In its 1915 report, the Great Western Gateway Commission gave a little bit of history of the various bridges that had connected Schenectady to Scotia across the Mohawk River. Despite having been settled in 1661, the first permanent bridge to be built didn’t come about until 1808. It was authorized in 1800 in the formation of the Mohawk and Schenectady Bridge and Turnpike Company, which was to build a bridge across the Mohawk at Schenectady and a turnpike from Schenectady to Little Falls. It built from the foot of Washington Avenue in Schenectady to the end of the dike in Scotia, now known as Schonowe Avenue. The bridge footings are still there.
The bridge carried the following tolls:
- Twenty sheep or hogs, 8 cents.
- Twenty cattle, horses or mules, 18 cents.
- Each horse and rider or led horse, 5 cents.
- Each horse sulky, chair or chaise, 12½ cents.
- Each one-horse cart, 6 cents.
- Each chariot, coach, coaches or phaeton, 25 cents.
- Each wagon or other four-wheel carriage drawn by two horses, mules or oxen, 12½ cents, and 3 for each additional animal.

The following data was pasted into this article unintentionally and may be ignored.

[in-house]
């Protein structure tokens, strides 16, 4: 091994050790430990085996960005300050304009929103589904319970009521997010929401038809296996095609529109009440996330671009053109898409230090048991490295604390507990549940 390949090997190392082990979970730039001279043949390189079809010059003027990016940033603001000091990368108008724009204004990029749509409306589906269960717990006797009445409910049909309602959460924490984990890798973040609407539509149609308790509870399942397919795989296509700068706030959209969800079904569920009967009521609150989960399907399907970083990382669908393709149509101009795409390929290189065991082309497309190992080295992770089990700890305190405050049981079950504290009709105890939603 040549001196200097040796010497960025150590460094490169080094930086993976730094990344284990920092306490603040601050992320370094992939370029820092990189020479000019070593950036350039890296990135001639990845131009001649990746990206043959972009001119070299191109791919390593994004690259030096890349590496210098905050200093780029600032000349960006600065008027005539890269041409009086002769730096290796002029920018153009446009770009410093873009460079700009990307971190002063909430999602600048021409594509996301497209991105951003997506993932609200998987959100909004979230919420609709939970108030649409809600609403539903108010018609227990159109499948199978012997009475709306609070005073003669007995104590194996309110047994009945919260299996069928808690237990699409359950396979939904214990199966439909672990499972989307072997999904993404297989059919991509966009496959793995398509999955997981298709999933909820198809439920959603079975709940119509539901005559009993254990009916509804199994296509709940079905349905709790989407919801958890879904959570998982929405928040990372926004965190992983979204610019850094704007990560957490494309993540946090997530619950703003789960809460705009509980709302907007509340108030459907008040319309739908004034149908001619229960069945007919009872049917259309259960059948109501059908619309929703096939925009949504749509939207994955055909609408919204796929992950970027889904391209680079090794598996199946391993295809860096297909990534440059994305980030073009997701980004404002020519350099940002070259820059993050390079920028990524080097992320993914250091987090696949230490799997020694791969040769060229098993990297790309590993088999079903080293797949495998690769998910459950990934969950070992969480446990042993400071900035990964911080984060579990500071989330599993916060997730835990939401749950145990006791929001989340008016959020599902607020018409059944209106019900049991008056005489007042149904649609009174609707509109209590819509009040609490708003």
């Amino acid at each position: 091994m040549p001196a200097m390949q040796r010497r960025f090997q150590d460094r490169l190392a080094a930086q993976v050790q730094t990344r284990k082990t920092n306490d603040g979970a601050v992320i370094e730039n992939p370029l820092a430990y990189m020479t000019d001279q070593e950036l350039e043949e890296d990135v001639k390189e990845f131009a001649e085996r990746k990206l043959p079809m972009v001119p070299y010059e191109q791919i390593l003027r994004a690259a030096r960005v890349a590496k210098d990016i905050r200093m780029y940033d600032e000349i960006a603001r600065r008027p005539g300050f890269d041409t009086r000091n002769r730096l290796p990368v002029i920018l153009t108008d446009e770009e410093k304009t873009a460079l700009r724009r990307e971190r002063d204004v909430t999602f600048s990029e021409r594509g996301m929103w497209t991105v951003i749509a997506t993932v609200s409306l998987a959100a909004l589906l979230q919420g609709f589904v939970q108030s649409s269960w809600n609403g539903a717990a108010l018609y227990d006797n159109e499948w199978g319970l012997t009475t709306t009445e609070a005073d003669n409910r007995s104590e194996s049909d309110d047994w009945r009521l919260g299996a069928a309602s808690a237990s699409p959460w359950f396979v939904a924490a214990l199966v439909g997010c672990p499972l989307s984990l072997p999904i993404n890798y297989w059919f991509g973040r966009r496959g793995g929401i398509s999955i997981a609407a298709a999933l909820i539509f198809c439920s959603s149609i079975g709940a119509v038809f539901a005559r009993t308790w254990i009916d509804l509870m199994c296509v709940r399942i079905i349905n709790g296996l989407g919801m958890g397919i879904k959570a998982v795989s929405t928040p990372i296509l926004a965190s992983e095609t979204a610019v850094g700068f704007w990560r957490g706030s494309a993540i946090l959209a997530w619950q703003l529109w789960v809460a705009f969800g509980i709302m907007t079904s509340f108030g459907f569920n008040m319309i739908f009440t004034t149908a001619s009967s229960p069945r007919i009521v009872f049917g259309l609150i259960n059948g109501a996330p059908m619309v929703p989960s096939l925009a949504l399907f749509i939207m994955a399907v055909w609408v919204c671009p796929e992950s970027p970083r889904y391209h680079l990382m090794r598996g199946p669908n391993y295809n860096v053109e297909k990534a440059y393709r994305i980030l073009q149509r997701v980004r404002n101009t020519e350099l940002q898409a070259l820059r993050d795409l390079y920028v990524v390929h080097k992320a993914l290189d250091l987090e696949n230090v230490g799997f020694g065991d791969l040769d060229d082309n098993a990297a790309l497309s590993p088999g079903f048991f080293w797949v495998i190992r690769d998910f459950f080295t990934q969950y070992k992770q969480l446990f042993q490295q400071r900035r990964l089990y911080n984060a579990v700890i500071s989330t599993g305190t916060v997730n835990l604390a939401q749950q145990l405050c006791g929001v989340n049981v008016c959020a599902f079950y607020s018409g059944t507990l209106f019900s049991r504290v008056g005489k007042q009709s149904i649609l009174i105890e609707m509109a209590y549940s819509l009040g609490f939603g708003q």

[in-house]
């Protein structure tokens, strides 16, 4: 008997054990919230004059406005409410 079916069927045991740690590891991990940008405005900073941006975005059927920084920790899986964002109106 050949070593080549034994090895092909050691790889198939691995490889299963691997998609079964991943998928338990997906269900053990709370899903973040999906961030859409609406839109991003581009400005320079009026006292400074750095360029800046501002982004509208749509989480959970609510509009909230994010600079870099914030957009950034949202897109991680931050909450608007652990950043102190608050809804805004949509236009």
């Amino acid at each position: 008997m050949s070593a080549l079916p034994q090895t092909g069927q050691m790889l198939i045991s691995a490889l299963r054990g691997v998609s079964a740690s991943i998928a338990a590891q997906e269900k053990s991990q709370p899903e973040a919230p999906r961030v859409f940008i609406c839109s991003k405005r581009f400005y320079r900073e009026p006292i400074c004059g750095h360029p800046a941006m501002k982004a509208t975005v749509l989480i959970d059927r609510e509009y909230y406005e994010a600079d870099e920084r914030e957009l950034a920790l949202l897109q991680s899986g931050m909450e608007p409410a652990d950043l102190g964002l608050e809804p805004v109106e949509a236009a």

- Each cart drawn by two oxen, 6 cents, and each additional horse or ox, 2 cents.
- For each sleigh or sled drawn by two animals, 6 cents.
- No toll to be charged persons going to or coming from church, or his common business or his farm, or to and from any mill, nor from any persons passing in a sleigh or sled between January 1 and March 1 of each year.
So we’ve learned that 19th-century EZ-Pass was complicated.
That was the wooden-cable Theodore Burr bridge, opened in 1808, dumped cows into the river in 1857, and was replaced by an iron structure on the original piers in 1874. The structure was updated with steel in 1886 and allowed to carry trolleys.